Rusedski demonstrated his guile as well as serving power yesterday in defeating the home hero, Thomas Muster, 6-4, 6-3. His defeat of the former French Open champion and former world No 1 was a convincing one. The Austrian suffered a minor leg injury and needed treatment in the first set and was never able to threaten Rusedski after that.
Henman recovered from a difficult opening set against Thomas Enqvist, losing the tie-break 7- 2, to win, 6-7, 6-3, 6-3. "It goes to show what confidence is about," said Henman, who has just won back-to-back titles. "I've got to take advantage of the way I'm playing at the moment."
Henman said that he had felt tired during the match, having played a lot of tennis in recent weeks, but dug deep to break the Swede twice in the final set and force the victory. Particularly gratifying for him was the number of baseline rallies that he won against a player who excels in that area.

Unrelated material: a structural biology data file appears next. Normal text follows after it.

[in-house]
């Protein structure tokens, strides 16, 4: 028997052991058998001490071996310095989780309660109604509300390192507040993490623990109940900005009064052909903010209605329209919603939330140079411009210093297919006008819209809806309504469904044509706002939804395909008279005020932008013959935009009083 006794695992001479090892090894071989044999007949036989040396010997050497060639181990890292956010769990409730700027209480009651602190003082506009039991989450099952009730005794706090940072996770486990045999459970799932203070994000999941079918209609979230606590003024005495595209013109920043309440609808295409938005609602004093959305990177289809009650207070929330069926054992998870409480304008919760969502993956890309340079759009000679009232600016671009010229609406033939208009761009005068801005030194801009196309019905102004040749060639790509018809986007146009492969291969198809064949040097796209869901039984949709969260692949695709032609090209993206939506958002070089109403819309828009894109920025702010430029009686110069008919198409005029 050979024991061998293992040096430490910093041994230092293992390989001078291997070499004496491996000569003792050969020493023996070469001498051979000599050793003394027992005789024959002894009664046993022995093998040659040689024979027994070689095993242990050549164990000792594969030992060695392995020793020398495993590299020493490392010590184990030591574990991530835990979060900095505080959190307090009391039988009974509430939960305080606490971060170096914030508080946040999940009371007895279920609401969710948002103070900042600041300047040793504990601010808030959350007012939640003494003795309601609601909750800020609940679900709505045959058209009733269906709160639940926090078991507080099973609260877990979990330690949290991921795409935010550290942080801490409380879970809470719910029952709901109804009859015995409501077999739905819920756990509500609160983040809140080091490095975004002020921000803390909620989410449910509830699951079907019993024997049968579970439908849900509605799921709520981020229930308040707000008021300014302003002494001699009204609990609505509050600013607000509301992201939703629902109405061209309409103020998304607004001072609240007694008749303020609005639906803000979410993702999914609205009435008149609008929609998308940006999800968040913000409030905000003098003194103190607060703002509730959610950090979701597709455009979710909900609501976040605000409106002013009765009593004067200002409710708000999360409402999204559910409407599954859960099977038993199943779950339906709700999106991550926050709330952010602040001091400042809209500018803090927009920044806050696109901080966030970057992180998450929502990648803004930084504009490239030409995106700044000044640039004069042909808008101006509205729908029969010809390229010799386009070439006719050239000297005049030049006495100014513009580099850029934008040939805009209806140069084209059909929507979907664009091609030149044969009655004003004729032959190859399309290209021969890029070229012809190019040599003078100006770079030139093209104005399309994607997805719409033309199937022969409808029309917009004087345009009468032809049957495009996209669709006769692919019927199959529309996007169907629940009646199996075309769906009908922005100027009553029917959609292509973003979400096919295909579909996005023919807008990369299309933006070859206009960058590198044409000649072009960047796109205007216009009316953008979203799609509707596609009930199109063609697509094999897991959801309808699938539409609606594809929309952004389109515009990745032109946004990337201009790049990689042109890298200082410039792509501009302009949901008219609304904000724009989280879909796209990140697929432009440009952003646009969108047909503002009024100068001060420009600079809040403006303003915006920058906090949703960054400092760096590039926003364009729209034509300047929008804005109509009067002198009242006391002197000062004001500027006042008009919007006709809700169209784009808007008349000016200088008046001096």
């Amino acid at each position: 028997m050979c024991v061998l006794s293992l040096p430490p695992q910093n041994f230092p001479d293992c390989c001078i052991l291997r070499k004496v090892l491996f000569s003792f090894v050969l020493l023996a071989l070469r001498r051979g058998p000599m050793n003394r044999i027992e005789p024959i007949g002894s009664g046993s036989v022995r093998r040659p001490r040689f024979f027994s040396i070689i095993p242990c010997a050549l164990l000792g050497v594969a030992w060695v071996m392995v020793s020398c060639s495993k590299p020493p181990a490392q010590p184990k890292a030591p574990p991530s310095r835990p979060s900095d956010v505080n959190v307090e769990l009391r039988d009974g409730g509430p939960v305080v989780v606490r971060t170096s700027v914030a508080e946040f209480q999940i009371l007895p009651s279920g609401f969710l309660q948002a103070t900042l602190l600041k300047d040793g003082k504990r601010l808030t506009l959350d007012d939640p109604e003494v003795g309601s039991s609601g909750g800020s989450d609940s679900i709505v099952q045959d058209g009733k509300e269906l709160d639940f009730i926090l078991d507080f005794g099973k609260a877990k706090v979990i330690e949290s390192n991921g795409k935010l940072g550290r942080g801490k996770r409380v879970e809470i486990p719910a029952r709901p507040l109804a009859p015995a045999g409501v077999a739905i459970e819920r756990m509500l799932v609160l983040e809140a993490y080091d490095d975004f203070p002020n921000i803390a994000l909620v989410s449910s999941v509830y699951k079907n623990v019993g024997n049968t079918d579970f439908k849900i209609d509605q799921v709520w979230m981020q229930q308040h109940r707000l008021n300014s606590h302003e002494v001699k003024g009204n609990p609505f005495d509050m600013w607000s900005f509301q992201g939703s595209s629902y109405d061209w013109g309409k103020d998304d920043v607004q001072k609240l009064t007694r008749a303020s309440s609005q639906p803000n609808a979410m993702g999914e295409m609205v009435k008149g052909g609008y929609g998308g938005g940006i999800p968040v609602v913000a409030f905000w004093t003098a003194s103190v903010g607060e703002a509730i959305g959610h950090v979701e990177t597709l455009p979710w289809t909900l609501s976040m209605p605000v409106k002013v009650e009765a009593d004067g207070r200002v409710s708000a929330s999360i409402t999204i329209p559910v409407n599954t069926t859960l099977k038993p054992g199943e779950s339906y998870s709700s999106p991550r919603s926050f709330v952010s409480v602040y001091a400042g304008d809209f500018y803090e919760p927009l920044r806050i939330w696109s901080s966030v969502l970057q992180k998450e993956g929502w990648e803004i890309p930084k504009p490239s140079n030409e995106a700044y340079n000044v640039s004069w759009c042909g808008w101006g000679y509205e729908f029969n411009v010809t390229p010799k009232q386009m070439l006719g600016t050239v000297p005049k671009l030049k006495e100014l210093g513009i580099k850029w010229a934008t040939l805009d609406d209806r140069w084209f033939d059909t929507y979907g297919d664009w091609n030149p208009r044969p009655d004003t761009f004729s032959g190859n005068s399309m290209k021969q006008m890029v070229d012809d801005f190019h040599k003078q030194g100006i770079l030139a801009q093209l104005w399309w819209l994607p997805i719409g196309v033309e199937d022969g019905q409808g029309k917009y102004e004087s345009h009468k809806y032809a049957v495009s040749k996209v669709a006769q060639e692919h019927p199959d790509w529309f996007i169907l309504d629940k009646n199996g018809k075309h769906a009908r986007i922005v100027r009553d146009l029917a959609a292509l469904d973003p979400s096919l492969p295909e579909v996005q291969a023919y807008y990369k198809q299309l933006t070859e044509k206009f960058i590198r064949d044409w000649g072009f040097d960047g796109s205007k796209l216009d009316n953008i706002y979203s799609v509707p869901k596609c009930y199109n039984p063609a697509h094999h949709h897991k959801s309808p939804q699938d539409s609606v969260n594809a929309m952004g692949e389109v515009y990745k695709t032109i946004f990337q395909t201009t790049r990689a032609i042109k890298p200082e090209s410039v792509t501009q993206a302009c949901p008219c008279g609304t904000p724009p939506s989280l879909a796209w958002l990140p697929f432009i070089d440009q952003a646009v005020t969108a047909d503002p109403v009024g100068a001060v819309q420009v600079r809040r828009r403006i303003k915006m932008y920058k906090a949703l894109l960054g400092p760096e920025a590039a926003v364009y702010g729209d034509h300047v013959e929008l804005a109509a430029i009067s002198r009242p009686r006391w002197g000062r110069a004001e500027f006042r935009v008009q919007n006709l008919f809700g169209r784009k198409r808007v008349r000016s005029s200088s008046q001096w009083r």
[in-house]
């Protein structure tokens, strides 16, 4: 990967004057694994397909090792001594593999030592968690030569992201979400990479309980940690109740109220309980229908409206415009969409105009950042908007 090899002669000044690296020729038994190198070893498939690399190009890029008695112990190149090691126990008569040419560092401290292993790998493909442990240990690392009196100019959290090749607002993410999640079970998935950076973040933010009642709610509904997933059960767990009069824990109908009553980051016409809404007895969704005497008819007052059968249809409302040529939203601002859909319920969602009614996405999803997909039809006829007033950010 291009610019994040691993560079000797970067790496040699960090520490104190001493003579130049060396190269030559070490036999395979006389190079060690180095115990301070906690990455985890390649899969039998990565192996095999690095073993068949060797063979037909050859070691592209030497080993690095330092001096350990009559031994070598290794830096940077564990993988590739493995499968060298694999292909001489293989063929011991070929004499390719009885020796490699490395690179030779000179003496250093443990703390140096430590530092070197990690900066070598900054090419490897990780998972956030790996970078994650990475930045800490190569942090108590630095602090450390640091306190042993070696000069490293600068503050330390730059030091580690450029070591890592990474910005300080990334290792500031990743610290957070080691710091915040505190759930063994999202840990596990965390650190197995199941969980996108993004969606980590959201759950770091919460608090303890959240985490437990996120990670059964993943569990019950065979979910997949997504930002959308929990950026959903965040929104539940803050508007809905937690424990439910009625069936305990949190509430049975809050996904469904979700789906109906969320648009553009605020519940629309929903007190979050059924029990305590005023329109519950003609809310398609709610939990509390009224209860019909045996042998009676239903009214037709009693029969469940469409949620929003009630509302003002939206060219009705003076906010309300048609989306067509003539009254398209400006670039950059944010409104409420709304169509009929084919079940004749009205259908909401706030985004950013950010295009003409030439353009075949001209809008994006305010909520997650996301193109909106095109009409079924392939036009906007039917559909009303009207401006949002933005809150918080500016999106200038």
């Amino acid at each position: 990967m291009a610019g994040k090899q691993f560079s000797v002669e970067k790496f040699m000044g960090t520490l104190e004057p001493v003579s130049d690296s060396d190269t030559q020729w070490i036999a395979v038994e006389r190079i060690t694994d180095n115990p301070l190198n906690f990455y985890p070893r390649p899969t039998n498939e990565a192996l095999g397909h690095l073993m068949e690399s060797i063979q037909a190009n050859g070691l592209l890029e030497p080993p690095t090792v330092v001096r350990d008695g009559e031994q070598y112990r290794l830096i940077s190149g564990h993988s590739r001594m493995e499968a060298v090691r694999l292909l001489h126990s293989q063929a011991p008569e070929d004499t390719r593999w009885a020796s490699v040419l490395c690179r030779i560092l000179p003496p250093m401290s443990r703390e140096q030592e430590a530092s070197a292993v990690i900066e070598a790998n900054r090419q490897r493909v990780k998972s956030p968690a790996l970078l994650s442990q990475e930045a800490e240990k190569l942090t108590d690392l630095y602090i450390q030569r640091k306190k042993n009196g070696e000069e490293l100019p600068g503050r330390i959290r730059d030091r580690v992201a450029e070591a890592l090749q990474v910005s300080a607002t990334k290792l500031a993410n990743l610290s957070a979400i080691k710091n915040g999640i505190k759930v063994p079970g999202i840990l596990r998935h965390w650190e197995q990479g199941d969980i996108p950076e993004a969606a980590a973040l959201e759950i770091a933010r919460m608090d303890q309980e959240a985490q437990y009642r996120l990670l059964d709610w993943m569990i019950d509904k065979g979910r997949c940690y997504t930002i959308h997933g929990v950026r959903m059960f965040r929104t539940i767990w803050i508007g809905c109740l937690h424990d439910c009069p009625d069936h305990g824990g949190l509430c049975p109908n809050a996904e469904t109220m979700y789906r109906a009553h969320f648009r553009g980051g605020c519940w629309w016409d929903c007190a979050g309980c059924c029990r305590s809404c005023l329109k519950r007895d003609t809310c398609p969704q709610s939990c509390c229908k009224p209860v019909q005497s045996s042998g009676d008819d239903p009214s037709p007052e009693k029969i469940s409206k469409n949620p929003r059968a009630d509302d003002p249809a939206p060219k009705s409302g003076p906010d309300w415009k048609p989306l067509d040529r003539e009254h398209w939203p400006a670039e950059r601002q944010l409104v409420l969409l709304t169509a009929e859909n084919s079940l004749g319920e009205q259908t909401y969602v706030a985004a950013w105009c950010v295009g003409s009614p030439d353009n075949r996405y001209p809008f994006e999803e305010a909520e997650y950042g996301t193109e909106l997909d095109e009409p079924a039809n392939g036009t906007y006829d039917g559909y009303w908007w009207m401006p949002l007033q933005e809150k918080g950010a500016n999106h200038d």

The British players, who have shown outstanding form this week, cannot meet before Sunday's final.
Henman, the British No 1, has lost his three previous meetings with Sampras. Indeed, the American world No 1 has won 12 successive times against British players. The only match he has lost against a Briton was the first he played - against Jeremy Bates in 1988, when he had just celebrated his 17th birthday.
But Henman said that he was looking forward to the Sampras match. "If there's ever going to be a time I have a chance of beating him, it's now," he said.
Rusedski's only win in six meetings with Rafter was in the Stella Artois Championships at London's Queen's Club last year. Rafter's victories over Rusedski include the 1997 US Open final.